In the meantime, there are some things you can do to stay in the loop and best position yourself to be in the right place at the right time when folks to start pulling some hiring triggers.
  • File for unemployment!  I’m serious.  I wish I’d done it more.  It’s your money, take it and buy yourself some time.  Every state has different rules and regulations, so simply google “unemployment benefits state” to see what you need to do.
  • Take advantage of the cocktail party circuit and holiday parties .  There is one rule in this business that is universally accepted – never turn down a cocktail.  Happy Hours and Cocktail Parties (like the kinds that crop up like crazy during the holidays) are fantastic opportunities to meet new people and network.  You never know when you’re going to bump into your next boss. 
    • Personal note – this literally happened to me.  I met my boss on the Dodd campaign at an organization’s open house party.  We literally bumped into each other and got to chatting.  He was looking…I was available…we enjoyed each other’s company...  The next thing I knew I had a great job with an amazing team and it was one of the best professional experiences of my career!
  • Keep in touch and use your network.  The best thing you have going for yourself in this business is the people who know (and like) you.  The biggest mistake people make is not keeping in touch with the people who can help them.  DON’T FEEL GUILTY!  Everyone who is a success got help from others along the way.  Don’t harass or be obnoxious, simply keep in touch and keep folks in the loop about your activities and goals.
    • Personal note – 90% of getting a job in this business is timing.  When I’d first moved to DC, I was looking for work in finance.  I emailed everyone I knew to let them know I was now in DC, looking for work in finance, and asking if they knew of anything or anyone I could talk to.  My boyfriend’s friend suggested I call this woman (who was a successful finance consultant) to see if she knew of anything.  So, I emailed her and lo-and-behold, the day before her associate had quit!  She interviewed me that day, and before I could even get home she called and offered me the job.  I know for a fact if I had even waited a day, that job would have been filled by someone else.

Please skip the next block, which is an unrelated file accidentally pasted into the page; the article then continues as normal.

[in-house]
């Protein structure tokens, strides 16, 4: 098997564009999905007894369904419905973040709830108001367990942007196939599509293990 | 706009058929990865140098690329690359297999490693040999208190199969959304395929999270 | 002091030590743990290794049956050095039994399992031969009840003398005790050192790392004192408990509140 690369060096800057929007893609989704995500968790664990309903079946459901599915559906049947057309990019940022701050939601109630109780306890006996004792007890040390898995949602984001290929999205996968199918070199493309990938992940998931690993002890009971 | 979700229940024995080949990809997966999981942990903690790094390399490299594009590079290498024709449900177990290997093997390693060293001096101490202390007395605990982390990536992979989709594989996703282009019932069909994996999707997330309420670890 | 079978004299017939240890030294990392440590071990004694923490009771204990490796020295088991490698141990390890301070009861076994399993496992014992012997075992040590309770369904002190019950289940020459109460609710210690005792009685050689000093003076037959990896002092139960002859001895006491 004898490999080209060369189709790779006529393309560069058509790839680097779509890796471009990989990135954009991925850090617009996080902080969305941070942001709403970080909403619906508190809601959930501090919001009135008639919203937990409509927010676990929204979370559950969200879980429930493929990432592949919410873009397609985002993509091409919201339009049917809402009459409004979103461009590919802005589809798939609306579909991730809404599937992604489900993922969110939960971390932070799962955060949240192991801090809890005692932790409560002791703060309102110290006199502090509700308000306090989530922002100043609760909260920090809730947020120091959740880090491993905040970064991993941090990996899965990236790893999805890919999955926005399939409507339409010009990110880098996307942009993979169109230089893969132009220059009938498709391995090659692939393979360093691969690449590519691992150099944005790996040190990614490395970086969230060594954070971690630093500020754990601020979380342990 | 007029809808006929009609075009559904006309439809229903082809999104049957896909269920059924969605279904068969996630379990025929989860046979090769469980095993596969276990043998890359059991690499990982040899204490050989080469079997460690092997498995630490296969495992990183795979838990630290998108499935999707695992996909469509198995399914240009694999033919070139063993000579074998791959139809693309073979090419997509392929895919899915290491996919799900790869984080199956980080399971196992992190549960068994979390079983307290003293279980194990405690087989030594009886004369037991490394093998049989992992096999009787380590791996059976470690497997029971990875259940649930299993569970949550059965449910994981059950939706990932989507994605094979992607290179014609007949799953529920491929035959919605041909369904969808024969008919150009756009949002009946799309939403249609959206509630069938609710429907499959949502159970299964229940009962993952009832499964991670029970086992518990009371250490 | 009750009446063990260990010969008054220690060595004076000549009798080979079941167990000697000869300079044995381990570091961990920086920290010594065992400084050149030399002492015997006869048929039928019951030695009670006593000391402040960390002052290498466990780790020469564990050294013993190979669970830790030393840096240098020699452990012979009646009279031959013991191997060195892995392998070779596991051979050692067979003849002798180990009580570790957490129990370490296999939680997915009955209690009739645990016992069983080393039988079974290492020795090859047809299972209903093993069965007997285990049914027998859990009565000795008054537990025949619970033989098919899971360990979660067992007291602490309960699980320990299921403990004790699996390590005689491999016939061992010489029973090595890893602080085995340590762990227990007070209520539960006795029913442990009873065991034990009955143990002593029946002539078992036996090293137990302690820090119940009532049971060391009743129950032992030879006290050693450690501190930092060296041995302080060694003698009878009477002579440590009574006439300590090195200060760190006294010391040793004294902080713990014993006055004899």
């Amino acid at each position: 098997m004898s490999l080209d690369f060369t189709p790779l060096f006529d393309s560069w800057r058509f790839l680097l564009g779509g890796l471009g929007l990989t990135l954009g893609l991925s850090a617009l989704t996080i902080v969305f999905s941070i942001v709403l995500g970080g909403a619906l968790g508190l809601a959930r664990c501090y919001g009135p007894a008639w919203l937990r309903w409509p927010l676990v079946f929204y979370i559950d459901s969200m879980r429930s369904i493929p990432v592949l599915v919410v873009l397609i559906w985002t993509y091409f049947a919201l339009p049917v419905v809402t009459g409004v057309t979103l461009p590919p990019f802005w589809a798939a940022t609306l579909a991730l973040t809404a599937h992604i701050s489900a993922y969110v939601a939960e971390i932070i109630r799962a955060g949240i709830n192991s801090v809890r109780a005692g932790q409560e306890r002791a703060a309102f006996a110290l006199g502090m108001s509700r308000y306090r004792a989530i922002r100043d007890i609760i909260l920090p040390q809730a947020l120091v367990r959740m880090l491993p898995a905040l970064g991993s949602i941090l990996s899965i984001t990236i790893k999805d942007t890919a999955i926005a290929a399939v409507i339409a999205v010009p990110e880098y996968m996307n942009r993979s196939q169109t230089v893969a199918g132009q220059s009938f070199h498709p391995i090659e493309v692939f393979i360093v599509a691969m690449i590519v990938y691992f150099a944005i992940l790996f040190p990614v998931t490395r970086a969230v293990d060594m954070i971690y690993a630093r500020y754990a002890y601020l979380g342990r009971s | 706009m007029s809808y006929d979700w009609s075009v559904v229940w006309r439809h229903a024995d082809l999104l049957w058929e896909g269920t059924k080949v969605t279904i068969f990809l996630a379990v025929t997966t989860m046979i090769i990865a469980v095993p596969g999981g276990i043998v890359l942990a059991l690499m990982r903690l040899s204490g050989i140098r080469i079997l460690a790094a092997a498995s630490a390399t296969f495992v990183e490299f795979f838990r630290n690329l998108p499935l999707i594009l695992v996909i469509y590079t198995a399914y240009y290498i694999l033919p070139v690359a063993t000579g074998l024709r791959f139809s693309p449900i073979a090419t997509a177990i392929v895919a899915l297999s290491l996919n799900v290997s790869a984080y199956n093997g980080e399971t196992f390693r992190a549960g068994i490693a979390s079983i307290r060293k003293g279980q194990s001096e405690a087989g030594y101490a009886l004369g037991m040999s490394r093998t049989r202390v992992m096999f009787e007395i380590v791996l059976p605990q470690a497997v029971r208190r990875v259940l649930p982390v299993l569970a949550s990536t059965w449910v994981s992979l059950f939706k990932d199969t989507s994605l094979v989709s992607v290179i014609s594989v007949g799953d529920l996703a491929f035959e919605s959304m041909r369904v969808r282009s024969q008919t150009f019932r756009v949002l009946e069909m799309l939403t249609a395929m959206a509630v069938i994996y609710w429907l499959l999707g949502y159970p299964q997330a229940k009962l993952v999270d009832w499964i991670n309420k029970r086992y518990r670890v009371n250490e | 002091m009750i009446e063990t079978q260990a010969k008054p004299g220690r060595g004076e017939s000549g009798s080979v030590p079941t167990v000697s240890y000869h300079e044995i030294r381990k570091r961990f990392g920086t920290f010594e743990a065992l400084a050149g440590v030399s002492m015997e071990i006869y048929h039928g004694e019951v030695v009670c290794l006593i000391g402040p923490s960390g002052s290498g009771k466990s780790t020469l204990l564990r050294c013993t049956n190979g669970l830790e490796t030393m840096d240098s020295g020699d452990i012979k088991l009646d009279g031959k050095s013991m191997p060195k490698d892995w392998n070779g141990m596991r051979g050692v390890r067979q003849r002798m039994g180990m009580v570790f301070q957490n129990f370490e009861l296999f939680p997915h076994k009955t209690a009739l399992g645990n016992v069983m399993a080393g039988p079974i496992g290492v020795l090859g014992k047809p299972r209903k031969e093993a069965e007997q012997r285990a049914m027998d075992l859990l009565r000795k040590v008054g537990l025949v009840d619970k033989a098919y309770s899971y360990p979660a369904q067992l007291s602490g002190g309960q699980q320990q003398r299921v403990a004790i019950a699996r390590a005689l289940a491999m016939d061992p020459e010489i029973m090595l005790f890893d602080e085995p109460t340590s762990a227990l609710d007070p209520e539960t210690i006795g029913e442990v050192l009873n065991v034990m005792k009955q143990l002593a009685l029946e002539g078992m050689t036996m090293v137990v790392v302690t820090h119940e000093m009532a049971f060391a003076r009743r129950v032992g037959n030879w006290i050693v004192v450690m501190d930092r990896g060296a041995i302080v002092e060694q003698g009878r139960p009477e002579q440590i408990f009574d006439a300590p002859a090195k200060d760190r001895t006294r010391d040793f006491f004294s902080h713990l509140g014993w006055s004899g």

• Additional note – observe that this position was NEVER posted or made public in any way.  I’d wager a bet that well over half of all jobs filled never get posted or made public – they simply get filled by asking around if “anyone knows anyone good.”  You want to be that “anyone good.”  But, your networks aren’t sitting around thinking about you 24/7.  You need to remind them to think about you when those situations arise.  Quick emails, chatting with them at happy hours, meeting them for coffee…that’s what keeps you at the top of their “anyone good” lists.
  • No one is too good to wait tables.  Still haven’t found that perfect job, and starting to run into that stressful “rent or food” situation?  There is no shame in taking some temporary work (whether it’s food service, retail, or temping) to get you by.  Just make sure you choose something that allows you the time and flexibility to do the above things so you can find your next career move.

Share your thoughts and experience in the comments below. It's hard no matter what, but the "bi-annual mid-life crisis" is much easier when handled in community with fellow political junkies!

Tags:  advice  job seeking